Todays post will cover how OSPF withdraws a route after a link failure or deconfiguration. There are some fantastic resources out there describing how to originate and advertise links and prefixes, but I haven’t found a good summary of OSPF link failure handling.
We’ll cover link-down events within an area first, because it’s the easiest to explain. As we discussed in my previous router LSA P2P post, OSPF represents routes within an area by defining them as nodes and links with attached prefixes (stub networks).
When a link fails, the connected OSPF routers send an updated LSA which omits the now shutdown link from it’s list of connected links. This new LSA has an incremented sequence number which replaces the old LSA in the LSDB of all routers in that area. Thus the connected routers have now implicitly withdrawn that link and it’s associated prefix by overwriting the receiving routers LSDB with an updated router LSA. OSPF will kick off a new SFP run, calculate a new topology and remove any routes associated with that link.
Remember that Summary LSAs are pure distance-vector advertisements. Summary LSAs don’t advertise link information, just prefix information (a.k.a. routes). Assuming no summarisation had been configured on the ABR, it will originate a single Type-3 Summary LSA for every Type-1 stub-network prefix it had installed in it’s routing table.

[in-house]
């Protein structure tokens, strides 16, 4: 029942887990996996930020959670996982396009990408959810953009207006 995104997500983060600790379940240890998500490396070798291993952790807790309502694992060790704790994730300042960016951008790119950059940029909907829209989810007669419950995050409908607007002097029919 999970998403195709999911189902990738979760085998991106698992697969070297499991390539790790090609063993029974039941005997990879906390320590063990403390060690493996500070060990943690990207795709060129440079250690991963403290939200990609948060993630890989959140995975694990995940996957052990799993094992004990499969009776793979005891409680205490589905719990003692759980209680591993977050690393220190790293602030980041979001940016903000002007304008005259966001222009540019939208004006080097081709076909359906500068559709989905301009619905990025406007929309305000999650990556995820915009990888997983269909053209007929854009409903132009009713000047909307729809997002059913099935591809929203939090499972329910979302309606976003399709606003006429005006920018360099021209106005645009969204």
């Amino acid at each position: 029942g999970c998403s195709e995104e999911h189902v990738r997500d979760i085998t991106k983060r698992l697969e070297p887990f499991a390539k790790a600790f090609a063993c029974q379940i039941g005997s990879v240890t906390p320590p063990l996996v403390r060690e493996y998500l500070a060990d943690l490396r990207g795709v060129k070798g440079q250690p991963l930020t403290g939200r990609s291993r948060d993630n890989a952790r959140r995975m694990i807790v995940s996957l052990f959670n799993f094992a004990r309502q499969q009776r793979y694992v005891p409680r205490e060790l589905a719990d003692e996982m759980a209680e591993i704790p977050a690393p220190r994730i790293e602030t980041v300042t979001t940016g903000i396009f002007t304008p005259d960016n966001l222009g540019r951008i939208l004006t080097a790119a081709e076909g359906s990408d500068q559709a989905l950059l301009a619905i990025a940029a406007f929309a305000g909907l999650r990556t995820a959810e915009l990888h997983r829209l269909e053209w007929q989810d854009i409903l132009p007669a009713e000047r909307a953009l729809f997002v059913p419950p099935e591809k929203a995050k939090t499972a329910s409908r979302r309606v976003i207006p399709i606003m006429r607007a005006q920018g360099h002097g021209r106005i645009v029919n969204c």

Now that the prefix associated with the failed link has been implicitly withdrawn, it has been removed from the routing table. The ABR now needs to withdraw the summary LSA it had flooded into the backbone. The ABR informs all backbone routers that it can no longer reach the prefix from the failed link and asks the those routers to flush the Type-3 LSA for that prefix from their LSDBs.
The ABR does this by sending a new Summary LSA with and updated sequence number. The prefix is flagged as unreachable by setting it’s 24-bit metric field to all ones. This is called LSInfinity and has a decimal value of 16777215. The LSA requests that it be flushed from the receiver’s LSDB by setting it’s LSAge to MaxAge (3600 seconds). If there are other ABRs in the network, they will cascade the prefix removal by re-originating these ‘poisoned’ Type-3s into their connected non-backbone areas.
External LSAs behave almost identically to Summary LSAs. As soon as the associated link goes down the ASBR will send an updated Type-5 LSA for the prefix with an updated sequence number. Again it will set the link cost to the 24-bit LSIninity and the LSAge to MaxAge. In fact the type-5 prefix withdrawal is even simpler as Type-5 LSAs have domain-wide flooding scope. As such the poisoned LSA will immediately be flooded to all routers in the OSPF domain, regarded as unreachable and flushed from the receivers LSDB and routing tables.